Sunday, March 21, 2010

Wet Nursing

Would you nurse another woman's baby? We hear stories of heroic women during disasters breastfeeding two, three or even up to eight babies so they won't starve. Would you do it?

If, for some reason, you could not nurse your own baby, would you hire another woman to do it if you were financially capable of doing so? The benefits of breastfeeding are well known, and it seems that they continue to discover more good things about it every day.

With all the issues surrounding formula feeding like contaminants in the formula, recalls and other problems, wet nursing almost seems like a dream come true. Generations ago, wet nursing was popular. As described in Gabrielle Palmer's "The Politics of Breastfeeding," noblewomen used wet nurses because their families dictated that they must be ready to breed again and produce more heirs. Some women made a good living for their own families by wet nursing.

Judith Waterford, a wet nurse in the early 1800s, was written about by the medical community. She worked as a wet nurse for over 50 years, nursed six children of her own and was still able to produce milk at the ripe old age of 81. At her peak, it is said "she produced two quarts of breastmilk unfailing every day." She was sad to report at the age of 75 that she could not produce enough milk to feed more than one baby at a time. Can you imagine it?

How many of you would sign up to be a wet nurse if you could still nurse your own child at the same time? I freely admit that I would. I've nursed eight children of my own. They are all healthy and have grown well. If I could help support my family by providing the best baby food on earth to someone's child, I'd do it.

Maybe we should form a wet nursing co-op. Those of us who are confident in our nursing abilities could offer to nurse the children of those who for one reason or another cannot. Who benefits the most? The baby! Who suffers? The formula companies! They promise nutrition they cannot deliver, especially to those babies most at risk. If only we could figure out how to be paid for our efforts, everyone would benefit. Our families would have more income. Babies would be fed more nutritious food. Other parents could rest easy knowing their babies were getting the best even though they could not provide it themselves.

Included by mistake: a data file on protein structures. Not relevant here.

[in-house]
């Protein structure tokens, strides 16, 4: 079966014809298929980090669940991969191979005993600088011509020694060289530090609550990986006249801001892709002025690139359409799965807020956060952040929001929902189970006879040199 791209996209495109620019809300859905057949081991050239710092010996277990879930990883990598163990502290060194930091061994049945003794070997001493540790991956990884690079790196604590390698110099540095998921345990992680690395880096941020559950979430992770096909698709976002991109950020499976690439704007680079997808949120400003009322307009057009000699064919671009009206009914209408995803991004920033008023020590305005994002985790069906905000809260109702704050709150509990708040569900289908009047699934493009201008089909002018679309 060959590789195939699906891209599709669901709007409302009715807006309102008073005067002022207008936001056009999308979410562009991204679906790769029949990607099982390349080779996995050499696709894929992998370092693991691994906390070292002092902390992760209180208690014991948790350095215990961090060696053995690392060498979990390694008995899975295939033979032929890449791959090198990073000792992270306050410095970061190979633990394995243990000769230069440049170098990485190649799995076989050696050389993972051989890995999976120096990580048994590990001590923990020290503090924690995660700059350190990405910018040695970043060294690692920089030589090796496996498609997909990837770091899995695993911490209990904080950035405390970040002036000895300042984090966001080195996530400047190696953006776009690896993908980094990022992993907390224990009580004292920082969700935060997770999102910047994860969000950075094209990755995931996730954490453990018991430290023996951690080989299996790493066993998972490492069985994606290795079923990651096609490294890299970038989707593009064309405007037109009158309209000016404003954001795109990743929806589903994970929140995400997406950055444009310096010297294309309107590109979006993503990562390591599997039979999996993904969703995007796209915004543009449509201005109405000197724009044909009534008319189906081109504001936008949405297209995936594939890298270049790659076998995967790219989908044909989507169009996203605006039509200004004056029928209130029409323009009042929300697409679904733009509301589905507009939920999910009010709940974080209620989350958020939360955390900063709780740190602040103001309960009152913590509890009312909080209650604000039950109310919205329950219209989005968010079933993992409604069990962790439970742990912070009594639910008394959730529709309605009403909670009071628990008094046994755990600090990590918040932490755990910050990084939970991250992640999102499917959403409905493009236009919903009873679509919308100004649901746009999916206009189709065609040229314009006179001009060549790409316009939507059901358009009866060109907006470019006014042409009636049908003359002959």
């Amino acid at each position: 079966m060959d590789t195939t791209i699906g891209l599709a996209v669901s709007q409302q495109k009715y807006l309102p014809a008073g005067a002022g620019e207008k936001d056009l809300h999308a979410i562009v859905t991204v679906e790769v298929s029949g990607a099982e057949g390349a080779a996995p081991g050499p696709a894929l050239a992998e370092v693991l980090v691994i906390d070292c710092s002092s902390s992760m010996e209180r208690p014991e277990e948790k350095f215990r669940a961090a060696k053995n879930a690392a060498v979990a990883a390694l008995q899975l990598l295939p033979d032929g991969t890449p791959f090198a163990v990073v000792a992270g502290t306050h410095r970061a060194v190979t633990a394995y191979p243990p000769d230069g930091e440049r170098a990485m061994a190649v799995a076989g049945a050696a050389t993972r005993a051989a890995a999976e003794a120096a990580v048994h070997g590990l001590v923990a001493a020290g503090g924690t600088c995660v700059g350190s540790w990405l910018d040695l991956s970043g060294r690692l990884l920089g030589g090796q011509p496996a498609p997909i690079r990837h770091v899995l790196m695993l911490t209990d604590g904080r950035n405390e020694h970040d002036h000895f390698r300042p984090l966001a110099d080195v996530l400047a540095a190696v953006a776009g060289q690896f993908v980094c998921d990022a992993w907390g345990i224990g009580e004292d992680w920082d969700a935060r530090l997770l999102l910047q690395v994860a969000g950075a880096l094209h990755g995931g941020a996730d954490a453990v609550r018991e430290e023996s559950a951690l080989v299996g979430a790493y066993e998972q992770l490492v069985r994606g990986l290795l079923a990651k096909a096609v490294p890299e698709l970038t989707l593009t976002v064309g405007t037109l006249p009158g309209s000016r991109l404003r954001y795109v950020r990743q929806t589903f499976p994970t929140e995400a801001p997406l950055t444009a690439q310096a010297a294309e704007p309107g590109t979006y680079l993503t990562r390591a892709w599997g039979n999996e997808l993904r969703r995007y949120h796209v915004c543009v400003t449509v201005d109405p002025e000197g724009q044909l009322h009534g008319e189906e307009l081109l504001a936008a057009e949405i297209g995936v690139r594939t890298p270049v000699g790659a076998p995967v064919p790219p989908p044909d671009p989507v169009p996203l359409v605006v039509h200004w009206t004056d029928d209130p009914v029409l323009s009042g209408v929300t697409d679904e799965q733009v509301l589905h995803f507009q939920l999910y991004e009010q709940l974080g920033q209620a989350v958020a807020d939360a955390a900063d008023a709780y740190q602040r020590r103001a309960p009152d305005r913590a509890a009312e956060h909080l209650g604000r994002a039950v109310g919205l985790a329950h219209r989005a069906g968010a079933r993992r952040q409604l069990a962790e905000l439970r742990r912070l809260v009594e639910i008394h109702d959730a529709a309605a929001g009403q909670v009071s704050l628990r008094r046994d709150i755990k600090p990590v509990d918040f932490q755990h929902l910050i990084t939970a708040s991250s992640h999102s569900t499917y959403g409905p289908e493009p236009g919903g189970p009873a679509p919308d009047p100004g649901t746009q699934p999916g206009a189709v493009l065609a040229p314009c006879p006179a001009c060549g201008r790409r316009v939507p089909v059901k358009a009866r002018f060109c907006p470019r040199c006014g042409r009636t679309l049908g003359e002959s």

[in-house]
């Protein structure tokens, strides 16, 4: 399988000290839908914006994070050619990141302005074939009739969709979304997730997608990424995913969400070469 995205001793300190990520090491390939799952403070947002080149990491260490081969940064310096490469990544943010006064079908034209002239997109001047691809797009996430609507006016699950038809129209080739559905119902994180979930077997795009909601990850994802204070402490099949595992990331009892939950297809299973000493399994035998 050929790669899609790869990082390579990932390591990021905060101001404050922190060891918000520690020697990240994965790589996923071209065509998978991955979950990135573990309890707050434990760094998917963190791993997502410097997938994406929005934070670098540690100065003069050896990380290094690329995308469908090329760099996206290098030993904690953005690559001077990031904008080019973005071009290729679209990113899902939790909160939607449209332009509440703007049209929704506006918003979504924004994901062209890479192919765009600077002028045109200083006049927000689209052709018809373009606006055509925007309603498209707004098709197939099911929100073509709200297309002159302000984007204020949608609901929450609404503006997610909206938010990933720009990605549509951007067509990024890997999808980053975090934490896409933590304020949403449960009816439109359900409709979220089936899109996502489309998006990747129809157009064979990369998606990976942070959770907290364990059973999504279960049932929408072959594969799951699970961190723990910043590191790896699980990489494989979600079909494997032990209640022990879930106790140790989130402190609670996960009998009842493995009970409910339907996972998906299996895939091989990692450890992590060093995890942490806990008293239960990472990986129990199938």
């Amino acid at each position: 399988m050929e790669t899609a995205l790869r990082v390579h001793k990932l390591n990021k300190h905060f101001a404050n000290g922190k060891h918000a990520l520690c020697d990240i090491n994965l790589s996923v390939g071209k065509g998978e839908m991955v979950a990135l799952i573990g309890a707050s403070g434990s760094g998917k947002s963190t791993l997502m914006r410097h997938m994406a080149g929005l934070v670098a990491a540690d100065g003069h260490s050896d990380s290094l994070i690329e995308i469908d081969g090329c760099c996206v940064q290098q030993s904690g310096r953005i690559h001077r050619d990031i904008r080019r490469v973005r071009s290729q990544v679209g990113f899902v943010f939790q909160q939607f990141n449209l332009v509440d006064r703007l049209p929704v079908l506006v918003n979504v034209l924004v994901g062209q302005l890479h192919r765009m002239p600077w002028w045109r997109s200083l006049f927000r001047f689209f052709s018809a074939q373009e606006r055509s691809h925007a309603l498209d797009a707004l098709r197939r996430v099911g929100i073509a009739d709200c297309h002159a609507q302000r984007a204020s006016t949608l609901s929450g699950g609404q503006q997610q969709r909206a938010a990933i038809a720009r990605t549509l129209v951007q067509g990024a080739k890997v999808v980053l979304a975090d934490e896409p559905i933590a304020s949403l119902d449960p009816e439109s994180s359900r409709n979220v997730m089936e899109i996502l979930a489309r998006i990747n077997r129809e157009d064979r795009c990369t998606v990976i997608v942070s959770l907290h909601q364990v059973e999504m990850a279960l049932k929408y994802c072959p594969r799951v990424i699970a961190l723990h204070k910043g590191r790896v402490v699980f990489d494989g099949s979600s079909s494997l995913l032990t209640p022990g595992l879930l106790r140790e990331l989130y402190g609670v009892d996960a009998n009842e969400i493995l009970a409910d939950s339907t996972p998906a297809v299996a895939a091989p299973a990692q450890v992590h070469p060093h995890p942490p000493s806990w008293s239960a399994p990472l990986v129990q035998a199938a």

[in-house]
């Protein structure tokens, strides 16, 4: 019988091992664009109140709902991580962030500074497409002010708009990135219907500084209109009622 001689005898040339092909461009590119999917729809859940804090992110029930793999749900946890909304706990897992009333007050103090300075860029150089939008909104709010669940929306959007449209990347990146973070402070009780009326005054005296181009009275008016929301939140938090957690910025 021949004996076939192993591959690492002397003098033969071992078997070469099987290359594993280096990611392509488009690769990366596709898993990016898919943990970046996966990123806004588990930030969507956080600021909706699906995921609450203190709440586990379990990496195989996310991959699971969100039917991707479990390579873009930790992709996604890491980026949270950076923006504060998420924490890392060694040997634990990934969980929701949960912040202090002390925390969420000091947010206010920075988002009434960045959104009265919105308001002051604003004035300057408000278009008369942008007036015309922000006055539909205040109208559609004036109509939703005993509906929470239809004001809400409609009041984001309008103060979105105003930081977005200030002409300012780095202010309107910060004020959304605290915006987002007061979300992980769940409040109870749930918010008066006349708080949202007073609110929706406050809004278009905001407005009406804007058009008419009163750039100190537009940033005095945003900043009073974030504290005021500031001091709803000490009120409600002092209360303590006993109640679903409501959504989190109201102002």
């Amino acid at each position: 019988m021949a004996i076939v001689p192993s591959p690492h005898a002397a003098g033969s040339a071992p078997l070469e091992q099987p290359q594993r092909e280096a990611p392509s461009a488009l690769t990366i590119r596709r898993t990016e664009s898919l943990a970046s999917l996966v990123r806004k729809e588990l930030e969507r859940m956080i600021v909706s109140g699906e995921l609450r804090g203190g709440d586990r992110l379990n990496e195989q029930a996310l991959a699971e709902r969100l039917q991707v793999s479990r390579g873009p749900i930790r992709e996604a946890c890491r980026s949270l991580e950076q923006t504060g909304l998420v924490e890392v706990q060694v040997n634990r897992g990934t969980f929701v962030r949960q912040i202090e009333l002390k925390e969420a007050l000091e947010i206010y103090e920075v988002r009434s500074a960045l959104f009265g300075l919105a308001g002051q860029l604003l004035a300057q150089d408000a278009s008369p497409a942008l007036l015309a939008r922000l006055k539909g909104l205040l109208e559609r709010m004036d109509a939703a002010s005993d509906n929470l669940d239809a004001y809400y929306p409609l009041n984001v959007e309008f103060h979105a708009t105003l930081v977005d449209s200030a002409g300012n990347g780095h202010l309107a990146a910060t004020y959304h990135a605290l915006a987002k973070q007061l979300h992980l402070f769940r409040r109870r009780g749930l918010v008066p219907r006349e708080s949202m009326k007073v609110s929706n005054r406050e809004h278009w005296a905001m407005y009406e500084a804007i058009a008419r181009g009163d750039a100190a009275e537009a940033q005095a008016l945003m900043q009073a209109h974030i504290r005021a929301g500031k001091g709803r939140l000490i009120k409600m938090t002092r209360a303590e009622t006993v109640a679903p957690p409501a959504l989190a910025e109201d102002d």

I know someone will bring up the problem of contagion. Any woman interested in wet nursing would have to have a health screen, of course. This should be a no-brainer. From what I read, some companies in California that offer nannies are also starting to offer wet nursing services. Is the wet nurse making a comeback?

What do you think? Please post comments below.


Florida Science said...

I would become a wet nurse! I actually thought of it while breastfeeding and researched it a bit. Found out it died out when formula started. I was so disappointed. I could even breastfeed children with allergies! I breastfed my son, whom had extreme food allergies. I would gladly become a wet nurse in less than one heart beat. I dont know if it is coming back, but it should.

Toni said...

I would too, Ashley... especially if it could help me support my family. If it would become a career again, I'd be there in a heartbeat.

Enjoy Birth said...

I would! I actually nursed my nephew once or twice when he was a few days old and his mom wasn't available. I was glad to help out.

I think it would be awesome to be a wet nurse. :)